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Prairie Schooner 80.3 (2006) 54-56

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Woman Ironing, and: Waiting Room, and: Brushes

Woman Ironing

Back, at last, where I belong: on this bench.
Back in front of Degas' "Woman Ironing,"
my washer woman steadfastly at work,

leaning close over a man's white dress shirt,
already the balm of her composure
beginning to soothe. Her flat iron steams

in the steamy room where bed linens hang –
ceiling to floor – before a wall of windows,
sheets still clinging to dreams and sheer curtains

billowing in the warm, cream-colored light.
A plump woman in a dark blue blouse,
ample rose apron – each press of her iron,

rhythmic and composing. How many blues
have been shaded throughout the man's shirts,
one set off to the side of her work table,

pressed and folded, those folds exact, and exact
the starch in its high collar. She reaches
for the next, though surely she must know

at the ballet this evening or the races
tomorrow afternoon, Monsieur's shirt
will barely make an impression, at best will
merely reappear as a smear of white paint. [End Page 54]

Waiting Room

They must have been adding up – all the addling
portrait stares, Samurai swords, slashes of black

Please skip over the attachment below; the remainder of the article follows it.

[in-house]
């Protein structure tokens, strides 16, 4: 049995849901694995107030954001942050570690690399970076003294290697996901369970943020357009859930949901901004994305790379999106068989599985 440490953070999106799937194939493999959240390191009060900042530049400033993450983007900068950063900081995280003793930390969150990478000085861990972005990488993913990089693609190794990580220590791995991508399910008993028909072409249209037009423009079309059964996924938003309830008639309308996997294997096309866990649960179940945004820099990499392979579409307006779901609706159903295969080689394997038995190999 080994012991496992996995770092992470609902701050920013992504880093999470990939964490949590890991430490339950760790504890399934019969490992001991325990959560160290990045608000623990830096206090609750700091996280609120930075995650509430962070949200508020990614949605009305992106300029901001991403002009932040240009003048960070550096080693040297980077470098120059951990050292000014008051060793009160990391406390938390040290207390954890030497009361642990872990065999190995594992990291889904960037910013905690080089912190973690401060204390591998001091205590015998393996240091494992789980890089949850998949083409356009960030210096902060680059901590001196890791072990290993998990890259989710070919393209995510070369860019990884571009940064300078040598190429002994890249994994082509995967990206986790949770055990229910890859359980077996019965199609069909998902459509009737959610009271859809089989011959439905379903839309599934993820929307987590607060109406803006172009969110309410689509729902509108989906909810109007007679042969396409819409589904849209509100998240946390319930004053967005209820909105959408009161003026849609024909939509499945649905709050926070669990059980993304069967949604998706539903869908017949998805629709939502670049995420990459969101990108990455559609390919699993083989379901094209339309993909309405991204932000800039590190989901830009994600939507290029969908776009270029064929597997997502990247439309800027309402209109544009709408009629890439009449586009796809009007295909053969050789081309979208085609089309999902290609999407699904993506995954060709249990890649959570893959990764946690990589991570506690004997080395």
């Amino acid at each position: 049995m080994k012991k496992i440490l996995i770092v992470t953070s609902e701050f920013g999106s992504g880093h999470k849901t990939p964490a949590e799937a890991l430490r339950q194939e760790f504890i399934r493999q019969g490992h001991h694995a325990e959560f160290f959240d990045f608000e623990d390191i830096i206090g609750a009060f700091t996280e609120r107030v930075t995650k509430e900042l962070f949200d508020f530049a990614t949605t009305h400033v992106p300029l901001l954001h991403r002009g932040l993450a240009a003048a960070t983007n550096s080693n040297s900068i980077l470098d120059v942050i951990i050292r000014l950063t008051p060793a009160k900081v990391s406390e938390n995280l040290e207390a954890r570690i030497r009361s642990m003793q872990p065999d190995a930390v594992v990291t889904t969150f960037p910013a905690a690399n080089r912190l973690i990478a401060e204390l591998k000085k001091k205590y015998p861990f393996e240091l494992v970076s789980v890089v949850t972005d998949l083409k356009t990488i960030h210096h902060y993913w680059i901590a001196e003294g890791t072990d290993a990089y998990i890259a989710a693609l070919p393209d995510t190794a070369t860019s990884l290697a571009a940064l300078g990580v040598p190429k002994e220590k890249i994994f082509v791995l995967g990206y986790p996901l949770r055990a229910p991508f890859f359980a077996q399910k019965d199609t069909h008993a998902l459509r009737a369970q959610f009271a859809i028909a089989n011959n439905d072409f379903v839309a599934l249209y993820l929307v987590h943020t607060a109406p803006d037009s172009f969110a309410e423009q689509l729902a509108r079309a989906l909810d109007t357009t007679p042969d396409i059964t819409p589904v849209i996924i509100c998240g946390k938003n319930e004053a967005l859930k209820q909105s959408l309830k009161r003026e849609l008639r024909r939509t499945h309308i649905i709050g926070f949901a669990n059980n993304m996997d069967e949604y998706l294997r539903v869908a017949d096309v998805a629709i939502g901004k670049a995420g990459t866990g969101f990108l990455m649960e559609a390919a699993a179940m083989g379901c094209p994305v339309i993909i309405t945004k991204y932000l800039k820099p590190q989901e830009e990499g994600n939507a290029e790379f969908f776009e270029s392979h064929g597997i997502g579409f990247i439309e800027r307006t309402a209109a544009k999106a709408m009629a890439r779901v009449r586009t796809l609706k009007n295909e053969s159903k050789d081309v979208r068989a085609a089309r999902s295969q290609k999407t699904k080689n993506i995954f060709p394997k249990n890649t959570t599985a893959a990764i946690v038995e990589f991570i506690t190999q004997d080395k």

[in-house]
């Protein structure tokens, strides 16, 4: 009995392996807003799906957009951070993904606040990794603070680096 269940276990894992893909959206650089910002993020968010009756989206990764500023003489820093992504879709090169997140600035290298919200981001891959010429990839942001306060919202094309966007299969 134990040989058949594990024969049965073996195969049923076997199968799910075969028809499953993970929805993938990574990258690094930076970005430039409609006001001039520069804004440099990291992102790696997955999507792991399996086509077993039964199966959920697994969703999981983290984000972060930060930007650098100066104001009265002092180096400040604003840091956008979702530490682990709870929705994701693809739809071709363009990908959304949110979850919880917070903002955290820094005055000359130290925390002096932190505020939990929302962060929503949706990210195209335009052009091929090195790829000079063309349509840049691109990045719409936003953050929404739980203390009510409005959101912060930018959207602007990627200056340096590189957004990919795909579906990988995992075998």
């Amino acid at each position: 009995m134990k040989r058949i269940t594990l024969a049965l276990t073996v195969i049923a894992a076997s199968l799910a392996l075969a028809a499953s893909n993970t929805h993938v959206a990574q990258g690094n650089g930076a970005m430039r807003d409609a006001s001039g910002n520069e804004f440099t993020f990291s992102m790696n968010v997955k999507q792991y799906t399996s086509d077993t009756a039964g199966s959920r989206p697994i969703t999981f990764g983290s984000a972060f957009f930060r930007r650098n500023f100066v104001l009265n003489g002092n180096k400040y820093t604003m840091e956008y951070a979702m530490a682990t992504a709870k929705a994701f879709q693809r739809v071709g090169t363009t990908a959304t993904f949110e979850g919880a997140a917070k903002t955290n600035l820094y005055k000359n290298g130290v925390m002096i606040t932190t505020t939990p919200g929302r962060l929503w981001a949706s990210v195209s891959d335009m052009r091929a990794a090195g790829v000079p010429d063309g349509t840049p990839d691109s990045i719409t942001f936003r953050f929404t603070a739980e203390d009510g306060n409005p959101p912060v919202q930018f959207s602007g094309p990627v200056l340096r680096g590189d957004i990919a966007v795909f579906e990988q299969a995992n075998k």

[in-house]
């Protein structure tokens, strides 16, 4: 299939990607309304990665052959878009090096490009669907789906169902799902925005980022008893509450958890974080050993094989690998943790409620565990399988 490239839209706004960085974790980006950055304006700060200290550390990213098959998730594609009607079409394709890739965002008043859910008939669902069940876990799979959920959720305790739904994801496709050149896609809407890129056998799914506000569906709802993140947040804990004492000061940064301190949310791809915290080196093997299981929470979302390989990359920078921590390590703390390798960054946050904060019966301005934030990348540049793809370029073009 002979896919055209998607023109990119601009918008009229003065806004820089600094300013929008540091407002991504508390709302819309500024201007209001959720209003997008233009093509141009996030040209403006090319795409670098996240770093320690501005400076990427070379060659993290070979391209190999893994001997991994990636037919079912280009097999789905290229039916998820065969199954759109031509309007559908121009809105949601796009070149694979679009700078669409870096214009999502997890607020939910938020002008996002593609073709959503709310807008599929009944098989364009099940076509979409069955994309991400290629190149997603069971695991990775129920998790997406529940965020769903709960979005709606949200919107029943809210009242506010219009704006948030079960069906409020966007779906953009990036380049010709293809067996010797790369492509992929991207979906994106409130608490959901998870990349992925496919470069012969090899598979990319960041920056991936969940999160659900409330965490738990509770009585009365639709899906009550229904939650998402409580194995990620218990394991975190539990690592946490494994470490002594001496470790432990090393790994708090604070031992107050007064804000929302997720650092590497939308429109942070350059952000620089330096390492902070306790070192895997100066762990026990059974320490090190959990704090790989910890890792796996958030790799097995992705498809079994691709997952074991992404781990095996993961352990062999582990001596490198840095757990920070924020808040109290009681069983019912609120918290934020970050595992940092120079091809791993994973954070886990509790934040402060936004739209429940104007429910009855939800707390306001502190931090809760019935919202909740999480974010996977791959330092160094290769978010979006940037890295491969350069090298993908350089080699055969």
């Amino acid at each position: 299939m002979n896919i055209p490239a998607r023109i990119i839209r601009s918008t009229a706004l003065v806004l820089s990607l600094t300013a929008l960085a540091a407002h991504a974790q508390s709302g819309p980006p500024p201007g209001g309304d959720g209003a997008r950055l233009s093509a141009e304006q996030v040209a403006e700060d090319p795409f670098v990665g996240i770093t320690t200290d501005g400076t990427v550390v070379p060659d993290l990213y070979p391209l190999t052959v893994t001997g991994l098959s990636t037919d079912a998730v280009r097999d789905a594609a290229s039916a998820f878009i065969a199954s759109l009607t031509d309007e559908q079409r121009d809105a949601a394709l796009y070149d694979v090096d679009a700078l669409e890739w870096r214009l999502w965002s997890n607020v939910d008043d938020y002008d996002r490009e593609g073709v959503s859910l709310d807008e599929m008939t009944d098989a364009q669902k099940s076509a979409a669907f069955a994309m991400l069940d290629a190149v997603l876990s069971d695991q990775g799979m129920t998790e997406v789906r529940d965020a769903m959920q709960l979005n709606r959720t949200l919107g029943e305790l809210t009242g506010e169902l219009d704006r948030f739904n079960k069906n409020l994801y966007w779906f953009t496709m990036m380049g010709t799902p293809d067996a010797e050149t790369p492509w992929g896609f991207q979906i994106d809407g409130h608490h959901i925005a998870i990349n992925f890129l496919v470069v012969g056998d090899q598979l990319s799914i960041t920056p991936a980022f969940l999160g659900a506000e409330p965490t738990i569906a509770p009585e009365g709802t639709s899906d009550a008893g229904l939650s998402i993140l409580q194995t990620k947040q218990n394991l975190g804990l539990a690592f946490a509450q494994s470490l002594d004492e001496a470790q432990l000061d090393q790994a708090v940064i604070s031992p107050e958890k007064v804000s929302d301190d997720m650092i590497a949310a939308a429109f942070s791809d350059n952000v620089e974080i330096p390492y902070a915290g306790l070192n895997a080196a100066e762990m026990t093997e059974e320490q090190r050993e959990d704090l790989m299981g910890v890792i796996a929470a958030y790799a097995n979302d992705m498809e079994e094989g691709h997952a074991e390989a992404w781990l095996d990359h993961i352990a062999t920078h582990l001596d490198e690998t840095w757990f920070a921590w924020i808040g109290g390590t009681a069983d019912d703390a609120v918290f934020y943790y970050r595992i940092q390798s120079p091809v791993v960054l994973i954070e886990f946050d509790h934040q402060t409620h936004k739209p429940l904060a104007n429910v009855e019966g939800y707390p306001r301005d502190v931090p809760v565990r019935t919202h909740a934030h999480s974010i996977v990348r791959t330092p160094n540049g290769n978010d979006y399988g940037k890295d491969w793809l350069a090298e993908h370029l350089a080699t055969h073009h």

across stretched canvas. And the man I'm with

who won't leave a museum till he's read
every inscription. He's galleries behind
and we still have two levels to get through.

Yet as I come into this unfurnished room –
Chapter House from a Benedictine priory
not far from St. Germain du Bois – all that eases.

Here, the one place where those medieval monks
could speak – who was to do what for the week,
the year. Their lives like the limestone bricks

wedged into this vaulted Romanesque ceiling –
numbered, dismantled, transported, then reassembled
inside a new space in this city where Elizabeth

Bishop once waited for her Aunt Consuelo.
An enclosure, still ordering the lives
of anyone who enters. This empty room
where the I that I am is now coming back. [End Page 55]


In China, the first were made for writers –
rabbit hair wrapped round with the hair
of deer and sheep. Ogishi demanded
feelers from around the rat's nose

and hairs from the kingfisher's beak.
The early handles were mulberry stems.
Soon, official documents could be written
only by scribes holding red lacquer handles.

By the time ivory was required,
writers kept them in gold jeweled boxes.
They say it took fifteen years to master
how to hold one. Even children at play

with their chopsticks, trying to pick up
just one grain of rice, were learning the art
of longing – that implement the only
ferry now to the other side of desire.

Moira Linehan's book, If No Moon, won the 2006 Crab Orchard Series in Poetry Open Competition and will be published in 2007 by Southern Illinois University Press.



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pp. 54-56
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